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by Brent Hartinger
HarperTempest, 2003
Review by Su Terry on May 14th 2003

Geography Club

Geography Club by Brent Hartinger is a ground breaking coming-of-age novel. It frankly details the struggles of coming to terms (and not coming to terms) with growing up gay, lesbian, or bi-sexual in world filled with homophobia and peer pressure.

Geography Club is set in Goodkind High School. Russel Middlebrook is a sophomore and he is "deep behind enemy lines." Russel is a brainy egghead, a social status he shares with his childhood friends, Gunnar and Min. Russel, however, is also gay, deeply hidden in the closet, and terrified of being "outted". He has good reasons, Rev. Bowd holds a tight rein on the school's conservative sexual policies and daily he observes the cruel pranks and ridicule inflicted by his fellow students on Brian Bund, the school social outcast. One night, Russel stumbles into a local gay chatroom and encounters "GayTeen". He is surprised that there is another gay student in his small town. He is even more surprised when he discovers that GayTeen is another sophomore at Goodkind. The two agree to meet and Russel discovers that GayTeen is none other than Kevin Land, the good-looking star of the baseball team. Kevin is more sexual experienced in the gay lifestyle than Russel but is hiding even deeper in the closet due to his "jock" friends and social status as a star athlete. Still it is not long before Russel and Kevin begin a secret relationship. Bursting with the news of his relationship with Kevin, Russel reveals his sexual orientation to Min only to discover that she is bisexual and has been involved in a long time lesbian relationship with Terese, a star on the girl's soccer team. Min and Terese are also very much "in the closet" about their relationship. The four -- Russel, Kevin, Min, and Terese -- decide to meet for mutual support and are soon joined by Terese's friend Ike, a member of the leftist activist crowd. As a social group they have little in common except the loneliness of their closeted sexuality, but this is more than enough to garner friendship. In order to meet together without undue suspicion, they form the "Geography Club" because "no high school student in their right minds would ever join that."(p.63)† They did not count on bubbly Belinda Sherman who decides to join the club because it would look good on her college applications. Belinda is talkative and definitely not gay, but none the less is hiding in her own secret closet. Everything should have proceeded nicely, even with Belinda, if plot complications did not intervene. Gunnar, Russel's other childhood friend is hot for Kimberly Peterson, but Kim will only date Gunnar if Russel double dates with her friend, Trish. Kim may be popular and beautiful, but she is also nasty, loud, and vindictive. Trish, for her part, is hot for Russel in a most physical way. When a rumor is circulated about a Gay Alliance Club at the school, the members of the Geography Club fear discovery and become suspicious toward each other wondering who in the Club is the snitch.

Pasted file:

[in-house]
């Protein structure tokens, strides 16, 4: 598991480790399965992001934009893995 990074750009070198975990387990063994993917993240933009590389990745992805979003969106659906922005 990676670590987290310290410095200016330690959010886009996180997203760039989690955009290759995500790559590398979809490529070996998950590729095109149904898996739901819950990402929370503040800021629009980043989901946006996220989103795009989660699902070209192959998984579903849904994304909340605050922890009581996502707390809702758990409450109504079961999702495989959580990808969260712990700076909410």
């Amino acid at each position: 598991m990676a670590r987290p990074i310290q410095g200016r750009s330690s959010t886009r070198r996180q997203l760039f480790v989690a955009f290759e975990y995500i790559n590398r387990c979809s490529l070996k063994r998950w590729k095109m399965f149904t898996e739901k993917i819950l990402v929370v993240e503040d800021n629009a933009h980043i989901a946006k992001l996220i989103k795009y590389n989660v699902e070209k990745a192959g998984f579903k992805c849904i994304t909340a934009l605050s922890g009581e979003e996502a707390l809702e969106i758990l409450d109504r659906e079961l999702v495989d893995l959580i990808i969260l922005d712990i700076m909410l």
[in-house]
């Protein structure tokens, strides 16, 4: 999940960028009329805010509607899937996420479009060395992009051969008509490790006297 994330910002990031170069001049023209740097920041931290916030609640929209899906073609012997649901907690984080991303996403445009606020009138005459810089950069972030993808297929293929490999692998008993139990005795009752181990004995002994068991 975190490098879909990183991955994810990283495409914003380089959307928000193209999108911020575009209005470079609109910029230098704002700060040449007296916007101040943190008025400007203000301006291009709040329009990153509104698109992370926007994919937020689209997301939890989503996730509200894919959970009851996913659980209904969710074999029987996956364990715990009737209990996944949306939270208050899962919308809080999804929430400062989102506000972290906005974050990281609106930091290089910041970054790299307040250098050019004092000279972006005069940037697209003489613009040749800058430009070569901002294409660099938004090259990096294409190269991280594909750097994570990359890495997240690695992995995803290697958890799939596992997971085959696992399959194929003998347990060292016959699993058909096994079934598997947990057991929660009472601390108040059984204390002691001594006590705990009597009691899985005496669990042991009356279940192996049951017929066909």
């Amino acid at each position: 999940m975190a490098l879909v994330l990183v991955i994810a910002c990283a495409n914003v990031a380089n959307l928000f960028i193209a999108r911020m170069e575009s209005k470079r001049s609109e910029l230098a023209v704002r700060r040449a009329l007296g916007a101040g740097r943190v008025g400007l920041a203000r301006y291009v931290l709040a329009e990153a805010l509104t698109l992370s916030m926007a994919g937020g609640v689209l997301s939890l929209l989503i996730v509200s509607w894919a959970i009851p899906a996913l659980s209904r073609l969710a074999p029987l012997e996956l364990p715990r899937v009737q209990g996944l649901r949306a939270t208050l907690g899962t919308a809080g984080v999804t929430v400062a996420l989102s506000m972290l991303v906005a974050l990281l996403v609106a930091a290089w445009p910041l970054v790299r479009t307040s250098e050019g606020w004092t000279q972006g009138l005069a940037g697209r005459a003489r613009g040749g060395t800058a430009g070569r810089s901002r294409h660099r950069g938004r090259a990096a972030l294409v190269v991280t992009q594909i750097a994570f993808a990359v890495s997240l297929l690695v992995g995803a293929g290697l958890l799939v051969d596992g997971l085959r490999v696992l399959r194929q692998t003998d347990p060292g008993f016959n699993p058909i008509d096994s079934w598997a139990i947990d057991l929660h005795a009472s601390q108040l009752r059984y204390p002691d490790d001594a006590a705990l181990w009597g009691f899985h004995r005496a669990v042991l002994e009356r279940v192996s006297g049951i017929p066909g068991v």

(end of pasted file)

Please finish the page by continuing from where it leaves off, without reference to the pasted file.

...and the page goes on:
Geography Club is very well written. It explores the awkwardness, fear, and loneliness of being gay/lesbian/bisexual. It also "outs" the idea that many teens hide in closets, not necessarily due to sexual orientation, in order to try to fit in and avoid the horrendous jokes and pranks by their peers. The story of Brian Bund epitomizes what happens to teenage social outcasts. Brian, however, also epitomizes the inner strengths of character it takes to refuse to sell out and move into a closet. At one point in the novel he is portrayed as a self-sacrificing Christ figure.

Brent Hartinger is an author and playwright. He is the founder of "Oasis" a support group for gay and lesbian young people. Hartinger lives in Washington (state) with his partner. Geography Club is his first novel. His website is http://www.brenthartinger.com

Geography Club is a powerful read. It not only has the unique niche of being a gay/lesbian/bisexual coming of age novel, but it explores the commoner experience of deciding between conformity and hiding in a closet for social acceptance versus individuality and facing social ostracism. This novel should be required reading for high school students. I highly recommend this book. Grade 10 and up

 

© 2003 Su Terry

 

Su Terry: Education: B.A. in History from Sacred Heart University, M.L.S. in Library Science from Southern Connecticut State College, M.R.S. in Religious Studies/Pastoral Counseling from Fairfield University, a M.Div. in Professional Ministry from New Brunswick Theological Seminary, a Certificate in Spirituality/Spiritual Direction from Sacred Heart University. She is a Licensed Minister of the United Church of Christ and an Assistant Professor in Library Science at Dowling College, Long Island, NY. Interests in Mental Health: She is interested in the interplay between psychology, biology, and mysticism. Her current area of research is in the impact of hormonal fluctuation in female Christian mystics.